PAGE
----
The Venice Biennale has begun, this year running under the theme "All the World's Futures", which the event's Director, Okwui Enwezor, explains as "a fresh appraisal of the relationship of art and artists to the current state of things."
While Venice is now home to the works of over 50 Iranian artists, Iranians need not travel to Italy for a dose of art as social commentary; that very theme is being played out on the streets of Tehran, where 1500 billboards have turned the city into an open-air museum.
The "A Gallery As Big As a Town" project, headed by the mayor, Mohammed Baqer Ghalibaf, is geared toward encouraging people to visit museums and talk about art (unofficially, the potential boost to the ambitious two-time failed presidential candidate's popularity did not go unnoticed). The latter goal has most definitely been accomplished: Tehran's temporary transformation into a giant canvas has garnered positive attention from the city's inhabitants, as well as local and international media.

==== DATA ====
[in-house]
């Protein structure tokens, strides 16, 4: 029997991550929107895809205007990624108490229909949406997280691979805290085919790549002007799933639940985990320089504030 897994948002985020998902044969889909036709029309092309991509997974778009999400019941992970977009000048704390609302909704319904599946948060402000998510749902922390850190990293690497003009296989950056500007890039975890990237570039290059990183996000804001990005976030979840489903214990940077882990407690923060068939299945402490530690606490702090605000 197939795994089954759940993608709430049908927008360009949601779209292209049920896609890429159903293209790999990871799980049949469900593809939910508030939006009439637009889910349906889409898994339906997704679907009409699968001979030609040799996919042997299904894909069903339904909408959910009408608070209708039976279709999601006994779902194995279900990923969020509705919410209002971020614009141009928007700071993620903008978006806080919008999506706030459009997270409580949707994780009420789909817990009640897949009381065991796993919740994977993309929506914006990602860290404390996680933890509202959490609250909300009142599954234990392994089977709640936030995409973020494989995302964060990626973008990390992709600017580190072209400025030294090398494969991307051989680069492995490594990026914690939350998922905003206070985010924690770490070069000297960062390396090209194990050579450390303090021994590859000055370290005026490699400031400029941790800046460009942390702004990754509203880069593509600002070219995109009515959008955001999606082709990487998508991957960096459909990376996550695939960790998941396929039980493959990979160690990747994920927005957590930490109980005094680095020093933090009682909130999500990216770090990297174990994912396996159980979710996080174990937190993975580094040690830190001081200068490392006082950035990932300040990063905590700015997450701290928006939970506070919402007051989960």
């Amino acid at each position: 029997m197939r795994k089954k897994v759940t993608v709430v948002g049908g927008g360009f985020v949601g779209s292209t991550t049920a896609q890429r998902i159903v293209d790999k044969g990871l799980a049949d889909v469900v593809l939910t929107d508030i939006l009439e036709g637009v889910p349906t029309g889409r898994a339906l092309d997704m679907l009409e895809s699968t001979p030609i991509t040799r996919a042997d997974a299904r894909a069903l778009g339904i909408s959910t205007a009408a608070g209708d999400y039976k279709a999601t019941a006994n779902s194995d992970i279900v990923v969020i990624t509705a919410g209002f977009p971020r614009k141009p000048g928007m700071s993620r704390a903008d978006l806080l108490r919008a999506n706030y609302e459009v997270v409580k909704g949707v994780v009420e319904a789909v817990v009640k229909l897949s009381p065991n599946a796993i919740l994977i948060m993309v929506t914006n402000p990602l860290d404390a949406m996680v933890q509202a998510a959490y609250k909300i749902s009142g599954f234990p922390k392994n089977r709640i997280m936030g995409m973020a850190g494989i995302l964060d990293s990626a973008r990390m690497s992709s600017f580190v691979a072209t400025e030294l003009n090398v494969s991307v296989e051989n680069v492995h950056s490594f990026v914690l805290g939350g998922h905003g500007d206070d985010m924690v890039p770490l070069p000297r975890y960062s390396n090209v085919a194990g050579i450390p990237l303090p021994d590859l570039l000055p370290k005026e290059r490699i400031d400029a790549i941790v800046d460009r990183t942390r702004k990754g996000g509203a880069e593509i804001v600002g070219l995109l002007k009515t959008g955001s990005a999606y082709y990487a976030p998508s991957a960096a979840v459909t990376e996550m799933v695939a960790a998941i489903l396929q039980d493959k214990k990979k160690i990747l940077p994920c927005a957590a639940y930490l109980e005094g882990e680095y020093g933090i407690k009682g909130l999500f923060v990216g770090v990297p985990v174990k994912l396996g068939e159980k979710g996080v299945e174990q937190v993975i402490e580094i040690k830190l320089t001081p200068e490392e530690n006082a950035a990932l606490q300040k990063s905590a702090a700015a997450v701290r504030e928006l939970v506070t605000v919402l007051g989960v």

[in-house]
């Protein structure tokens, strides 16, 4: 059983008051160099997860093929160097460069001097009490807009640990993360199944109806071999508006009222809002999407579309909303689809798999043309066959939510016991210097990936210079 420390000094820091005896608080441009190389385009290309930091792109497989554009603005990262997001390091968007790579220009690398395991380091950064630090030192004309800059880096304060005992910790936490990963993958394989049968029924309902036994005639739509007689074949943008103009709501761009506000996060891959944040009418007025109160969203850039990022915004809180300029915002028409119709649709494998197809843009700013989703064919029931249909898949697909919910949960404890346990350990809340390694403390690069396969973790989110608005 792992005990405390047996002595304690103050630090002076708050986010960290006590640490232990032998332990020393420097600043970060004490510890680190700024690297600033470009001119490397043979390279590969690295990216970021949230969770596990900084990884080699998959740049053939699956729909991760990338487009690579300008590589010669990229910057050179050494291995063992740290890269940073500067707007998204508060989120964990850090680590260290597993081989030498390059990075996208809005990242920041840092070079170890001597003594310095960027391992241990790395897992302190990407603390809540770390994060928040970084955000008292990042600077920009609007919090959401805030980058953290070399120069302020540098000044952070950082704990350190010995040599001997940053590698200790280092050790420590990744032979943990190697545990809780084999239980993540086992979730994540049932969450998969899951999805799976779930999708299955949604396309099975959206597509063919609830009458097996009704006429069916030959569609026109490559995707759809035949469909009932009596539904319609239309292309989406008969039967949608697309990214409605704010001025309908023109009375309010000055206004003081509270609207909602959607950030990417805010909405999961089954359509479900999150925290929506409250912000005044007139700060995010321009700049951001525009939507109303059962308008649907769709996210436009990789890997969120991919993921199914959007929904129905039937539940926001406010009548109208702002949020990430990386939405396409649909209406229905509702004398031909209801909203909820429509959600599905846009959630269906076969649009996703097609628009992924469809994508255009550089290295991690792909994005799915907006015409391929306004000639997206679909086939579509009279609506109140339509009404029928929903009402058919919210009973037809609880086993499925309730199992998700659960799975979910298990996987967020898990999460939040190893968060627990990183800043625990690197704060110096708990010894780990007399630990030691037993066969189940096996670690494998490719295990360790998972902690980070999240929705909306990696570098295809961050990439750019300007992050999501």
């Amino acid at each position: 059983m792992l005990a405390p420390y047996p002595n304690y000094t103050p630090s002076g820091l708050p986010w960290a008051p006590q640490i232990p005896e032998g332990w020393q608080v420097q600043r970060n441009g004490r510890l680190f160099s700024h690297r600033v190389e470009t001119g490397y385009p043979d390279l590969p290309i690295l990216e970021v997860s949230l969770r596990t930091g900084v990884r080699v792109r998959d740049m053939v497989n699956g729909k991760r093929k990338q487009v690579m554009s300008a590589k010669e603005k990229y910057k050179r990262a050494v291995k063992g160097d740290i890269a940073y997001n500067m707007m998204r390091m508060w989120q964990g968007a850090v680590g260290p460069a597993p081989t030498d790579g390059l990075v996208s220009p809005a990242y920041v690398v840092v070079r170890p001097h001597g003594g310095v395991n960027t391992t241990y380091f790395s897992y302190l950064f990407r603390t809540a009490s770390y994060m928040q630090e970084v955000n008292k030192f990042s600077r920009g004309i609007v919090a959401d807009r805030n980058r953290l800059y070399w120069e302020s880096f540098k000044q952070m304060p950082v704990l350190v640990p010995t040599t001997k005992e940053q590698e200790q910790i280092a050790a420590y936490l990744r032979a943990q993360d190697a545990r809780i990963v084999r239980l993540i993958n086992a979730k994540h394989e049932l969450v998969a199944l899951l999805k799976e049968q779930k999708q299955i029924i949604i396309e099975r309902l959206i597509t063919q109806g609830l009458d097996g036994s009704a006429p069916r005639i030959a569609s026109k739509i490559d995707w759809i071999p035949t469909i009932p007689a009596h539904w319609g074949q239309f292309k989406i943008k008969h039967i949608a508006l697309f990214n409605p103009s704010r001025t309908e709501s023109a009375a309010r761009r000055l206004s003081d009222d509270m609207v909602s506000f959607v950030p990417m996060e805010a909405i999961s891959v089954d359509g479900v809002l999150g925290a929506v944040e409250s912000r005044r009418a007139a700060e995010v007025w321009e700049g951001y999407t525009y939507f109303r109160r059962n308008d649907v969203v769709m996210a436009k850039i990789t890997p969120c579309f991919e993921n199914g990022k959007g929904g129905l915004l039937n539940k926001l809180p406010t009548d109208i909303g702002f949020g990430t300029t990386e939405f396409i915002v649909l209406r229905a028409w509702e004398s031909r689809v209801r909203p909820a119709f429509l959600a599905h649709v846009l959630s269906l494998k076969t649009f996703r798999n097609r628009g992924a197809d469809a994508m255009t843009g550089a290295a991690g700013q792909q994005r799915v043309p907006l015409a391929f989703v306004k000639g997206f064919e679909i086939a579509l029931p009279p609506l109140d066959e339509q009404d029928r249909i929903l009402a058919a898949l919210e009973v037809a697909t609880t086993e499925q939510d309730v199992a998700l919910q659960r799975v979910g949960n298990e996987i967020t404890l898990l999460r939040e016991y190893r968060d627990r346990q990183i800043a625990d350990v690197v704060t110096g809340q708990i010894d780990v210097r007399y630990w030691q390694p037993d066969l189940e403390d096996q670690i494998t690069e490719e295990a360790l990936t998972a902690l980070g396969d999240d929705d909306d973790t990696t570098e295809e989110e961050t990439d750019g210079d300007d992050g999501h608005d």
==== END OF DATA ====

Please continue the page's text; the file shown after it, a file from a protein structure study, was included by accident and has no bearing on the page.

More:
Thirty per cent of the images are highly recognizable to the Western world--Monsch's The Scream is here, as is Magritte's The Son of Man. But around 70% of the billboards feature Iranian artists, most of whom, whether they have woven rugs or painted canvasses, have at least one thing in common: they are dead.
Modern art is likely to run afoul of the country's censors. The majority of Iran's top artists live in exile, and Tehran's own Museum of Contemporary Art boasts a remarkable collection of modern art, all of which are languishing in its basement, some under classifications such as "pornographic", "un-Islamic", or even "too gay".
Tehran's citizens are right to be thrilled to find advertisements for dishwashers and banks replaced by Rothko's multiforms and Mahmoud Farshchian's miniatures. Hopefully the initiative will also spur them on to discussions about why there are so few living Iranian artists lining the streets in this town-sized gallery.